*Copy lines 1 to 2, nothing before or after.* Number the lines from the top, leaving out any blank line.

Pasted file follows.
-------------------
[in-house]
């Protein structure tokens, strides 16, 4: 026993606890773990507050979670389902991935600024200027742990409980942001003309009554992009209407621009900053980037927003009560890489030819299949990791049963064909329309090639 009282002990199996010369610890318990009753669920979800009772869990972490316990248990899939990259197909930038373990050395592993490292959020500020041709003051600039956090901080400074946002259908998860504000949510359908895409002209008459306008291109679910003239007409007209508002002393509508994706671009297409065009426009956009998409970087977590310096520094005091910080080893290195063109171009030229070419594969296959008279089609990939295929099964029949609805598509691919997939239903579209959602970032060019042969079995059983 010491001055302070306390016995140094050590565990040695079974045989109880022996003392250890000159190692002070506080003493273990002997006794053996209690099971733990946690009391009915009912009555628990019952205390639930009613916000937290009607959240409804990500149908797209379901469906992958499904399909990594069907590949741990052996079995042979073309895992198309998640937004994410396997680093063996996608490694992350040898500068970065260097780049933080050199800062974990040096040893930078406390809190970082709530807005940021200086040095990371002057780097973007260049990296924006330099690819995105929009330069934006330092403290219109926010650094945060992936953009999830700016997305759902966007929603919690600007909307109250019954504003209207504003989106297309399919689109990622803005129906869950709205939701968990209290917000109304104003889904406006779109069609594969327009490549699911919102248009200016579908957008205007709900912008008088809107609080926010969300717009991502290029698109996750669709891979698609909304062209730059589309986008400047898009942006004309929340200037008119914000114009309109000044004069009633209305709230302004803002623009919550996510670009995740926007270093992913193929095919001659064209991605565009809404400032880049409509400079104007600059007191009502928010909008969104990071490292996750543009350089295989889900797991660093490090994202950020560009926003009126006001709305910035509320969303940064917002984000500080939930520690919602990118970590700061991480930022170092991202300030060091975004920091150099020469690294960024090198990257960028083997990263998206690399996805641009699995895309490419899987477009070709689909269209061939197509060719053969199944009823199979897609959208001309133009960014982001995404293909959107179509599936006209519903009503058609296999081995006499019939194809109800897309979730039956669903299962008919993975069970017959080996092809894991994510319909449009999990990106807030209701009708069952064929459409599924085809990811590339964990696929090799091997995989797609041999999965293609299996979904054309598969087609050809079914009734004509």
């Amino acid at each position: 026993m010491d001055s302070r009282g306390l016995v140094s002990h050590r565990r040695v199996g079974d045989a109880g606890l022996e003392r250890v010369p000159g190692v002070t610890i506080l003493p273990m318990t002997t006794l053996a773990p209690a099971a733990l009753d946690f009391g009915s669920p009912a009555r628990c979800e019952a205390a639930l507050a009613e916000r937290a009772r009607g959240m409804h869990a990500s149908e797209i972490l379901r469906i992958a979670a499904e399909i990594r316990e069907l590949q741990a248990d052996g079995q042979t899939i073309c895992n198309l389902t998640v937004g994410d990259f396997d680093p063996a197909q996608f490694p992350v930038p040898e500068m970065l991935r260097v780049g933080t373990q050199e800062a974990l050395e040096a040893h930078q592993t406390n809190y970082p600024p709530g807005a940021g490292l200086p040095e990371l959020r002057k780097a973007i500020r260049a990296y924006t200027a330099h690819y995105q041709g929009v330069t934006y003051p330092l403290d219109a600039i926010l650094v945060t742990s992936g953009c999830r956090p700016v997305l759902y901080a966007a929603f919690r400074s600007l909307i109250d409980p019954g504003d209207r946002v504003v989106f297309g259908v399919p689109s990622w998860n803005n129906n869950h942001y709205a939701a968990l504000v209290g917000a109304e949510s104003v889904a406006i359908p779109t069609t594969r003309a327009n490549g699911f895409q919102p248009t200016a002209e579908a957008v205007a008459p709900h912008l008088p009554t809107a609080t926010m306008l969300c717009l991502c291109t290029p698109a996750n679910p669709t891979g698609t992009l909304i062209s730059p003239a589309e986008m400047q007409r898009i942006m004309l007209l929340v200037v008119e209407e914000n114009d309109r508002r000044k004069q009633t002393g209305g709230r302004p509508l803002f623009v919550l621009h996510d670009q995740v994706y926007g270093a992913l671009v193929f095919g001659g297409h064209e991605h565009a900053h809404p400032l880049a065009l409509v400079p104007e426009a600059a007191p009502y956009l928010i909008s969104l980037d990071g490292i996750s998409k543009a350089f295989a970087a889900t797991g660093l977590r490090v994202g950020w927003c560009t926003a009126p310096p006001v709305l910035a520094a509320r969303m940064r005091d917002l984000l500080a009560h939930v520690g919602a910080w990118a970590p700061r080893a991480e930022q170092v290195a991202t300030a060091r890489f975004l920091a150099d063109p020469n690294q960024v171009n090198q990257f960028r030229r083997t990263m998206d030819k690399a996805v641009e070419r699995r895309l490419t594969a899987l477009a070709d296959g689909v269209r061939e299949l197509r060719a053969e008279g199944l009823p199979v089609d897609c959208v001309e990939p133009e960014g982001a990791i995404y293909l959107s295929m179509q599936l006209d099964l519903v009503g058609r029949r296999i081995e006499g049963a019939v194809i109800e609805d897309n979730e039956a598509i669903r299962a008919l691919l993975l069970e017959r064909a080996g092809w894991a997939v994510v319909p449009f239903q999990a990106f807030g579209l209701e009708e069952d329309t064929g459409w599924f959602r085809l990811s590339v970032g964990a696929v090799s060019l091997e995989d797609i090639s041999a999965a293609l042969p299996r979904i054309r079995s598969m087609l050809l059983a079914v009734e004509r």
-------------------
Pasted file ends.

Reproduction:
[in-house]
């Protein structure tokens, strides 16, 4: 026993606890773990507050979670389902991935600024200027742990409980942001003309009554992009209407621009900053980037927003009560890489030819299949990791049963064909329309090639 009282002990199996010369610890318990009753669920979800009772869990972490316990248990899939990259197909930038373990050395592993490292959020500020041709003051600039956090901080400074946002259908998860504000949510359908895409002209008459306008291109679910003239007409007209508002002393509508994706671009297409065009426009956009998409970087977590310096520094005091910080080893290195063109171009030229070419594969296959008279089609990939295929099964029949609805598509691919997939239903579209959602970032060019042969079995059983 010491001055302070306390016995140094050590565990040695079974045989109880022996003392250890000159190692002070506080003493273990002997006794053996209690099971733990946690009391009915009912009555628990019952205390639930009613916000937290009607959240409804990500149908797209379901469906992958499904399909990594069907590949741990052996079995042979073309895992198309998640937004994410396997680093063996996608490694992350040898500068970065260097780049933080050199800062974990040096040893930078406390809190970082709530807005940021200086040095990371002057780097973007260049990296924006330099690819995105929009330069934006330092403290219109926010650094945060992936953009999830700016997305759902966007929603919690600007909307109250019954504003209207504003989106297309399919689109990622803005129906869950709205939701968990209290917000109304104003889904406006779109069609594969327009490549699911919102248009200016579908957008205007709900912008008088809107609080926010969300717009991502290029698109996750669709891979698609909304062209730059589309986008400047898009942006004309929340200037008119914000114009309109000044004069009633209305709230302004803002623009919550996510670009995740926007270093992913193929095919001659064209991605565009809404400032880049409509400079104007600059007191009502928010909008969104990071490292996750543009350089295989889900797991660093490090994202950020560009926003009126006001709305910035509320969303940064917002984000500080939930520690919602990118970590700061991480930022170092991202300030060091975004920091150099020469690294960024090198990257960028083997990263998206690399996805641009699995895309490419899987477009070709689909269209061939197509060719053969199944009823199979897609959208001309133009960014982001995404293909959107179509599936006209519903009503058609296999081995006499019939194809109800897309979730039956669903299962008919993975069970017959080996092809894991994510319909449009999990990106807030209701009708069952064929459409599924085809990811590339964990696929090799091997995989797609041999999965293609299996979904054309598969087609050809079914009734004509």